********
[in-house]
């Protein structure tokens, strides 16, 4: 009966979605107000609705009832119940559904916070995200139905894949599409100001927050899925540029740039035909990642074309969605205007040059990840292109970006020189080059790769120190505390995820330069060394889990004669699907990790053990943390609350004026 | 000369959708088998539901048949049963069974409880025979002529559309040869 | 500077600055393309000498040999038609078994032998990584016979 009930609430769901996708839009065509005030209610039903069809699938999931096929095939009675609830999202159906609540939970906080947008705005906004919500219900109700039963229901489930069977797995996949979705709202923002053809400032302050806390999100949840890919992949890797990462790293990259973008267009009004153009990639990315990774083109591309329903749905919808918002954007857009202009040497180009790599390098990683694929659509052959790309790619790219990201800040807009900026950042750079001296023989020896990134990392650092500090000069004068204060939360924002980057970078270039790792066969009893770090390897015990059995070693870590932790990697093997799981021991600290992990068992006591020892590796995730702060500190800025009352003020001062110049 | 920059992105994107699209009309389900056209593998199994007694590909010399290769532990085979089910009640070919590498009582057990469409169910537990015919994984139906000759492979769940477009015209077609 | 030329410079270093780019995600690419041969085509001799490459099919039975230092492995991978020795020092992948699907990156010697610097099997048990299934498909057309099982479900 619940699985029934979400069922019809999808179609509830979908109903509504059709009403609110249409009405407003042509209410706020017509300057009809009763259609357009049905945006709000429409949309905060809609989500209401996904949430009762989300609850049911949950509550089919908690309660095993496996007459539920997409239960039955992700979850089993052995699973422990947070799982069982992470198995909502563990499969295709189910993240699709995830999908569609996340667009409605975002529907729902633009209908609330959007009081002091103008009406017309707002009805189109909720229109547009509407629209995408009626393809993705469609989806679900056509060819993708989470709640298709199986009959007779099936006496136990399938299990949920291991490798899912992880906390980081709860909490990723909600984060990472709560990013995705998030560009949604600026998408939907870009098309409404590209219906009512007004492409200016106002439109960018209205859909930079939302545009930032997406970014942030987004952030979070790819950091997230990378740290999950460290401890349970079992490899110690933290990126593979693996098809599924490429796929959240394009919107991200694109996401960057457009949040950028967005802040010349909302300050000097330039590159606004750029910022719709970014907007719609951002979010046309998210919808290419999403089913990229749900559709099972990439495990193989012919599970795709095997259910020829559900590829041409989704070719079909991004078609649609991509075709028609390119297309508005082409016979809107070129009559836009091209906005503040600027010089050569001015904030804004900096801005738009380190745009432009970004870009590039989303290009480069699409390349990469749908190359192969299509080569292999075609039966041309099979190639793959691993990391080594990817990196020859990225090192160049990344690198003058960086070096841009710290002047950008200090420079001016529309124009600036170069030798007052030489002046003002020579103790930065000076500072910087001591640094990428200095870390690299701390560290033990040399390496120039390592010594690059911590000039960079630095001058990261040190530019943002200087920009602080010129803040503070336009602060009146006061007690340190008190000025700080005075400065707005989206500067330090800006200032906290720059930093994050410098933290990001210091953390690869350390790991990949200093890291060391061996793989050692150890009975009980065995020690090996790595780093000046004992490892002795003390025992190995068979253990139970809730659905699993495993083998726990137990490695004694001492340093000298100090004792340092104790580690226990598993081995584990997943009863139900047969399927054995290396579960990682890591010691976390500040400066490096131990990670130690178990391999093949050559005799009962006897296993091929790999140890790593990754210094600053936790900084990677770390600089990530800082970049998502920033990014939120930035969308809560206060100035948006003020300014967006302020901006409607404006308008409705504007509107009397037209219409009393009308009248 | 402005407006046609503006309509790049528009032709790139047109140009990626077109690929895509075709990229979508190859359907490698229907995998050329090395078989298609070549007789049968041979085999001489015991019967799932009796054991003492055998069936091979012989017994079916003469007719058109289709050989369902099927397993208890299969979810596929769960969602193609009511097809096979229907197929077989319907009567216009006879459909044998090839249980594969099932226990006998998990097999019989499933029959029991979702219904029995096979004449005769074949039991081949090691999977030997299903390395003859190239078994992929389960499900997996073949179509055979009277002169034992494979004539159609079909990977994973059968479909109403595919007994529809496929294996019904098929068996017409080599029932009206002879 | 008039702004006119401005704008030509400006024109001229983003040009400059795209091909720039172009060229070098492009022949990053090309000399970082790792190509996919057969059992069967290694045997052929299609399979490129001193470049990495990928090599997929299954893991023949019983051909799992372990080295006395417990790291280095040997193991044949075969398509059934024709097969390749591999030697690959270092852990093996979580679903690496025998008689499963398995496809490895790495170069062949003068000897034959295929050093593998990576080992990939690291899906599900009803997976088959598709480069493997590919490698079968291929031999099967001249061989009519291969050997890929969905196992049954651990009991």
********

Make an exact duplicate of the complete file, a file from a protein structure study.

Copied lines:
[in-house]
């Protein structure tokens, strides 16, 4: 009966979605107000609705009832119940559904916070995200139905894949599409100001927050899925540029740039035909990642074309969605205007040059990840292109970006020189080059790769120190505390995820330069060394889990004669699907990790053990943390609350004026 | 000369959708088998539901048949049963069974409880025979002529559309040869 | 500077600055393309000498040999038609078994032998990584016979 009930609430769901996708839009065509005030209610039903069809699938999931096929095939009675609830999202159906609540939970906080947008705005906004919500219900109700039963229901489930069977797995996949979705709202923002053809400032302050806390999100949840890919992949890797990462790293990259973008267009009004153009990639990315990774083109591309329903749905919808918002954007857009202009040497180009790599390098990683694929659509052959790309790619790219990201800040807009900026950042750079001296023989020896990134990392650092500090000069004068204060939360924002980057970078270039790792066969009893770090390897015990059995070693870590932790990697093997799981021991600290992990068992006591020892590796995730702060500190800025009352003020001062110049 | 920059992105994107699209009309389900056209593998199994007694590909010399290769532990085979089910009640070919590498009582057990469409169910537990015919994984139906000759492979769940477009015209077609 | 030329410079270093780019995600690419041969085509001799490459099919039975230092492995991978020795020092992948699907990156010697610097099997048990299934498909057309099982479900 619940699985029934979400069922019809999808179609509830979908109903509504059709009403609110249409009405407003042509209410706020017509300057009809009763259609357009049905945006709000429409949309905060809609989500209401996904949430009762989300609850049911949950509550089919908690309660095993496996007459539920997409239960039955992700979850089993052995699973422990947070799982069982992470198995909502563990499969295709189910993240699709995830999908569609996340667009409605975002529907729902633009209908609330959007009081002091103008009406017309707002009805189109909720229109547009509407629209995408009626393809993705469609989806679900056509060819993708989470709640298709199986009959007779099936006496136990399938299990949920291991490798899912992880906390980081709860909490990723909600984060990472709560990013995705998030560009949604600026998408939907870009098309409404590209219906009512007004492409200016106002439109960018209205859909930079939302545009930032997406970014942030987004952030979070790819950091997230990378740290999950460290401890349970079992490899110690933290990126593979693996098809599924490429796929959240394009919107991200694109996401960057457009949040950028967005802040010349909302300050000097330039590159606004750029910022719709970014907007719609951002979010046309998210919808290419999403089913990229749900559709099972990439495990193989012919599970795709095997259910020829559900590829041409989704070719079909991004078609649609991509075709028609390119297309508005082409016979809107070129009559836009091209906005503040600027010089050569001015904030804004900096801005738009380190745009432009970004870009590039989303290009480069699409390349990469749908190359192969299509080569292999075609039966041309099979190639793959691993990391080594990817990196020859990225090192160049990344690198003058960086070096841009710290002047950008200090420079001016529309124009600036170069030798007052030489002046003002020579103790930065000076500072910087001591640094990428200095870390690299701390560290033990040399390496120039390592010594690059911590000039960079630095001058990261040190530019943002200087920009602080010129803040503070336009602060009146006061007690340190008190000025700080005075400065707005989206500067330090800006200032906290720059930093994050410098933290990001210091953390690869350390790991990949200093890291060391061996793989050692150890009975009980065995020690090996790595780093000046004992490892002795003390025992190995068979253990139970809730659905699993495993083998726990137990490695004694001492340093000298100090004792340092104790580690226990598993081995584990997943009863139900047969399927054995290396579960990682890591010691976390500040400066490096131990990670130690178990391999093949050559005799009962006897296993091929790999140890790593990754210094600053936790900084990677770390600089990530800082970049998502920033990014939120930035969308809560206060100035948006003020300014967006302020901006409607404006308008409705504007509107009397037209219409009393009308009248 | 402005407006046609503006309509790049528009032709790139047109140009990626077109690929895509075709990229979508190859359907490698229907995998050329090395078989298609070549007789049968041979085999001489015991019967799932009796054991003492055998069936091979012989017994079916003469007719058109289709050989369902099927397993208890299969979810596929769960969602193609009511097809096979229907197929077989319907009567216009006879459909044998090839249980594969099932226990006998998990097999019989499933029959029991979702219904029995096979004449005769074949039991081949090691999977030997299903390395003859190239078994992929389960499900997996073949179509055979009277002169034992494979004539159609079909990977994973059968479909109403595919007994529809496929294996019904098929068996017409080599029932009206002879 | 008039702004006119401005704008030509400006024109001229983003040009400059795209091909720039172009060229070098492009022949990053090309000399970082790792190509996919057969059992069967290694045997052929299609399979490129001193470049990495990928090599997929299954893991023949019983051909799992372990080295006395417990790291280095040997193991044949075969398509059934024709097969390749591999030697690959270092852990093996979580679903690496025998008689499963398995496809490895790495170069062949003068000897034959295929050093593998990576080992990939690291899906599900009803997976088959598709480069493997590919490698079968291929031999099967001249061989009519291969050997890929969905196992049954651990009991």